China’s Economic Rise: A Paradigm Shift in Global Order

China is posing a significant threat to the US, as it aims to replace the US dollar as the world reserve currency. The Chinese yuan is the third-largest trade financing currency and fifth-largest payment currency, with foreign investors demanding an increase in renminbi internationalization.

Chinese President Xi Jinping proposed creating a new system that reduces the dollar’s global influence, shielding China from the dollar’s impact through sanctions and the Society for Worldwide Interbank Financial Telecommunications (SWIFT) system. SWIFT, founded in 1973, connects around 11,000 banks and is used by over 200 nations.

Xi plans to out-compete the US-led SWIFT through the China-led Cross-Border Interbank Payment System (CIPS) organization and the Russian-led System for Transfer of Financial Messages (SPFS), proving to be a formidable rival to the US in their conquest to reshape geoeconomics and geopolitics.

The impact of Russia’s War in Ukraine on the Chinese Yuan was significant, as the US and NATO imposed sanctions that banned Russian banks from using the SWIFT international banking system. China offered to help Russia’s faltering economy and economic isolation by increasing the exchange of yuan-ruble trade, allowing China to increase its economic influence, keep the Russian economy afloat, and remove the dollar from involvement in the mutually beneficial economic partnership between the two countries.

In February 2022, the yuan-ruble trade volume between China and Russia reached 2.2 billion yuan, increasing to 201 billion yuan by the end of the year. By 2023, bilateral trade volume rose by 32%, reaching $155 billion. The two countries pledged to boost bilateral trade to $250 billion by 2024, focusing on a Russian trade surplus that exports oil, gas, coal, and minerals essential to manufacturing semiconductors in China.

China’s actions aim to boost global economic influence by prolonging the Ukraine conflict, potentially gaining leverage over Russia as its primary trading partner, and shifting power balance in China’s favor. China has been working for years to create an alternative method to SWIFT, with CIPS being the best attempt so far. The idea was proposed in 2009, initially focusing on increasing trade. As of January 2022, CIPS served around 1,280 financial institutions in 103 countries, including 30 banks in Japan, 23 banks in Russia, and 31 banks from Africa.

Policy changes aim to reduce global dependency on the dollar and promote China’s renminbi economic internationalization. However, CIPS still uses SWIFT for messaging, with 80% of payments using this system. Despite its challenges, CIPS remains a significant financial threat to the US-led economic order.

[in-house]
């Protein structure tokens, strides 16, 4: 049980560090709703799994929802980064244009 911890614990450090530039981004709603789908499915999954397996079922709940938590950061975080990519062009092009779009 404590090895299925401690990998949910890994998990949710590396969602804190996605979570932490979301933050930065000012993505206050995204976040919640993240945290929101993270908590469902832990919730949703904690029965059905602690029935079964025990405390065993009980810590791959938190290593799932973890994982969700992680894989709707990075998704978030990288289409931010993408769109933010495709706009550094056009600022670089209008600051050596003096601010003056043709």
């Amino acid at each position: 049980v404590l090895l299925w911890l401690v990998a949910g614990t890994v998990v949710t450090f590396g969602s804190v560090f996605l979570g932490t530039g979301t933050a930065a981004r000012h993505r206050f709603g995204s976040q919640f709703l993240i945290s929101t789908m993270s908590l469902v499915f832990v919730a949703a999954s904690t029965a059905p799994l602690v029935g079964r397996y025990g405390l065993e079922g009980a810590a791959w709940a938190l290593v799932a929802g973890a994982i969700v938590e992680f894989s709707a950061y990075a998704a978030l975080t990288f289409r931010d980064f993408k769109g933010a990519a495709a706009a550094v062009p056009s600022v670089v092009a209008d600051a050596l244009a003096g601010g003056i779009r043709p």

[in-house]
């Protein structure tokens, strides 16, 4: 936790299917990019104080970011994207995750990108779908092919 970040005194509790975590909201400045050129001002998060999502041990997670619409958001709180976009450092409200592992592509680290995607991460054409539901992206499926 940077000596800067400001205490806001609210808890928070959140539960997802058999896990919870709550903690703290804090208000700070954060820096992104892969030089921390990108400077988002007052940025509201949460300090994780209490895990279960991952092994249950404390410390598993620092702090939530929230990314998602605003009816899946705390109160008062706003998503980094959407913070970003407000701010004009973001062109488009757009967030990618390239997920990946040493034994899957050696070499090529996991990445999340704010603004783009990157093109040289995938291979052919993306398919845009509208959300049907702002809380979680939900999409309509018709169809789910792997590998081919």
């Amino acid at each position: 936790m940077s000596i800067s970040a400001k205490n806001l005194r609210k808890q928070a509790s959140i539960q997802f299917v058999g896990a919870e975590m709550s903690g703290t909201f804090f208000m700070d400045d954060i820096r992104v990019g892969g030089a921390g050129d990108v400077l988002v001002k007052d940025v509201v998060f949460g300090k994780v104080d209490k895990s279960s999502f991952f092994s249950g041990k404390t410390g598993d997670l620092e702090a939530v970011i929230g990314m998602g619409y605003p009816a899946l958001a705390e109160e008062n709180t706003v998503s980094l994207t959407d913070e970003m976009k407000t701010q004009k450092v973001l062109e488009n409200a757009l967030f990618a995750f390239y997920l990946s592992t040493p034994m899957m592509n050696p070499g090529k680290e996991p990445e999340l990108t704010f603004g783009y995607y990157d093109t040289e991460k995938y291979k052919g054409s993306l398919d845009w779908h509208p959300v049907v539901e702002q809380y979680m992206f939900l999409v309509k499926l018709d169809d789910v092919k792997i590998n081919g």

In 2014, Russia created the System for Transfer of Financial Messages (SPFS) as an alternative payment system to the US and SWIFT, which threatened the Russian economy after the invasion of Crimea. The US and EU threatened to remove Russia from SWIFT, targeting Russia-owned banks and limiting their ability to purchase foreign armaments, technology, and essential equipment for Russia’s oil industry. Since Putin invaded Ukraine in 2022, Russia has been using SPFS, but its effectiveness is limited to Russia’s domestic economy. The real threat to SPFS is the conversation between China and Russia about connecting SPFS with CIPS to work around the SWIFT ban by trading exclusively in yuan.

China’s economic slowdown poses a potential future crisis for the US, as it may become the most economically influential nation in the world and subvert America’s ability to impose sanctions. If China and Russia successfully combine their alternative payment systems and persuade their allies to invest in this system instead of SWIFT, the US would face a formidable challenge and significant national security challenges. The US should economically incentivize its critical partners and China’s allies with programs that promote economic cooperation while emphasizing the dollar as the key currency used in financial transactions.

ChinaChina EconomicChina Economic RiseChina's Economic Rise: A Paradigm Shift in the Global OrderChinese yuanRussiaUnited StatesUSUS dollar